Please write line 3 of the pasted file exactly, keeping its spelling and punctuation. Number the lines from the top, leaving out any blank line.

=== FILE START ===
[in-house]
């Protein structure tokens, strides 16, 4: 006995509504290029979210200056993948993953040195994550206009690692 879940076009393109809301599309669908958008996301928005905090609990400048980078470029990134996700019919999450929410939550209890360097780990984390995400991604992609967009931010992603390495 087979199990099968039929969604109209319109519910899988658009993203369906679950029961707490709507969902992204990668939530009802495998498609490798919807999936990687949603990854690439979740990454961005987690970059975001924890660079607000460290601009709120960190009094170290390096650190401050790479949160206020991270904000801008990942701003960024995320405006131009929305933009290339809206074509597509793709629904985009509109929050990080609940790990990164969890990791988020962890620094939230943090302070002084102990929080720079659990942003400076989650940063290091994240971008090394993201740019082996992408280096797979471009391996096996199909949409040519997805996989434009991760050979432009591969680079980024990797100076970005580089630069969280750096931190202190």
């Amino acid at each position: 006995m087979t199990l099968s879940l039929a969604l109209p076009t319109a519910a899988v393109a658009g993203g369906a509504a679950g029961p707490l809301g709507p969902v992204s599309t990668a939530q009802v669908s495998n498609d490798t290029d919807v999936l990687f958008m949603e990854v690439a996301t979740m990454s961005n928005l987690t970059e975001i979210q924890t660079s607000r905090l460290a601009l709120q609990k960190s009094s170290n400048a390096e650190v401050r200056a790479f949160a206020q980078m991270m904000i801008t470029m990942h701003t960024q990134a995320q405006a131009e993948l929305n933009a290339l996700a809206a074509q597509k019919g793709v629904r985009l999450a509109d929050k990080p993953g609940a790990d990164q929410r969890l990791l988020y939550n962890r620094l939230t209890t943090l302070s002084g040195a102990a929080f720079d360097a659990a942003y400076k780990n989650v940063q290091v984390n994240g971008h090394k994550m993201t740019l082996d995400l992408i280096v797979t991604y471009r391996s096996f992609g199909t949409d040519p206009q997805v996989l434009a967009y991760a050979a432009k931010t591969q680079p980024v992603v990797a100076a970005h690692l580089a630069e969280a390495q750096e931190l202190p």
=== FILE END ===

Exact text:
């Amino acid at each position: 006995m087979t199990l099968s879940l039929a969604l109209p076009t319109a519910a899988v393109a658009g993203g369906a509504a679950g029961p707490l809301g709507p969902v992204s599309t990668a939530q009802v669908s495998n498609d490798t290029d919807v999936l990687f958008m949603e990854v690439a996301t979740m990454s961005n928005l987690t970059e975001i979210q924890t660079s607000r905090l460290a601009l709120q609990k960190s009094s170290n400048a390096e650190v401050r200056a790479f949160a206020q980078m991270m904000i801008t470029m990942h701003t960024q990134a995320q405006a131009e993948l929305n933009a290339l996700a809206a074509q597509k019919g793709v629904r985009l999450a509109d929050k990080p993953g609940a790990d990164q929410r969890l990791l988020y939550n962890r620094l939230t209890t943090l302070s002084g040195a102990a929080f720079d360097a659990a942003y400076k780990n989650v940063q290091v984390n994240g971008h090394k994550m993201t740019l082996d995400l992408i280096v797979t991604y471009r391996s096996f992609g199909t949409d040519p206009q997805v996989l434009a967009y991760a050979a432009k931010t591969q680079p980024v992603v990797a100076a970005h690692l580089a630069e969280a390495q750096e931190l202190p």